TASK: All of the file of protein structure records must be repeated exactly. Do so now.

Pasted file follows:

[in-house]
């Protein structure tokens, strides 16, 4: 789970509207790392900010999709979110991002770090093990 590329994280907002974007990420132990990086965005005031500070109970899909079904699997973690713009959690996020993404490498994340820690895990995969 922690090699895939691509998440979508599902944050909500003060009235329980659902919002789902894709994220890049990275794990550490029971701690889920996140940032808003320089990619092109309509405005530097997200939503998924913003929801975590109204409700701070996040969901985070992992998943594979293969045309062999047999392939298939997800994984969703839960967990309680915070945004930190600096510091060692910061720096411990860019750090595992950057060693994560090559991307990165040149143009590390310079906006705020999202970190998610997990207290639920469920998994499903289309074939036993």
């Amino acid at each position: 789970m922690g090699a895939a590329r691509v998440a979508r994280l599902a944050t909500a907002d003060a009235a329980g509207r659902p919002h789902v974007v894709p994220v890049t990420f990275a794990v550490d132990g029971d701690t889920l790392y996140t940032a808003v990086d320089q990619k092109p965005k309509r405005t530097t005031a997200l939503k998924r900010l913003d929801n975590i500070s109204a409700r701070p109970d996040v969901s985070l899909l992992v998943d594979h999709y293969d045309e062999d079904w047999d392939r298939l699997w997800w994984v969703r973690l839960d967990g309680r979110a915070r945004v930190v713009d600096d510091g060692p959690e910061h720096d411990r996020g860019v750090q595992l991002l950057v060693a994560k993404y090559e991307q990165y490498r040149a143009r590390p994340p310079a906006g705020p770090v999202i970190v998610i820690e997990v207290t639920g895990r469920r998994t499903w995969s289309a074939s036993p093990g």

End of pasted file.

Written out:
[in-house]
């Protein structure tokens, strides 16, 4: 789970509207790392900010999709979110991002770090093990 590329994280907002974007990420132990990086965005005031500070109970899909079904699997973690713009959690996020993404490498994340820690895990995969 922690090699895939691509998440979508599902944050909500003060009235329980659902919002789902894709994220890049990275794990550490029971701690889920996140940032808003320089990619092109309509405005530097997200939503998924913003929801975590109204409700701070996040969901985070992992998943594979293969045309062999047999392939298939997800994984969703839960967990309680915070945004930190600096510091060692910061720096411990860019750090595992950057060693994560090559991307990165040149143009590390310079906006705020999202970190998610997990207290639920469920998994499903289309074939036993």
């Amino acid at each position: 789970m922690g090699a895939a590329r691509v998440a979508r994280l599902a944050t909500a907002d003060a009235a329980g509207r659902p919002h789902v974007v894709p994220v890049t990420f990275a794990v550490d132990g029971d701690t889920l790392y996140t940032a808003v990086d320089q990619k092109p965005k309509r405005t530097t005031a997200l939503k998924r900010l913003d929801n975590i500070s109204a409700r701070p109970d996040v969901s985070l899909l992992v998943d594979h999709y293969d045309e062999d079904w047999d392939r298939l699997w997800w994984v969703r973690l839960d967990g309680r979110a915070r945004v930190v713009d600096d510091g060692p959690e910061h720096d411990r996020g860019v750090q595992l991002l950057v060693a994560k993404y090559e991307q990165y490498r040149a143009r590390p994340p310079a906006g705020p770090v999202i970190v998610i820690e997990v207290t639920g895990r469920r998994t499903w995969s289309a074939s036993p093990g």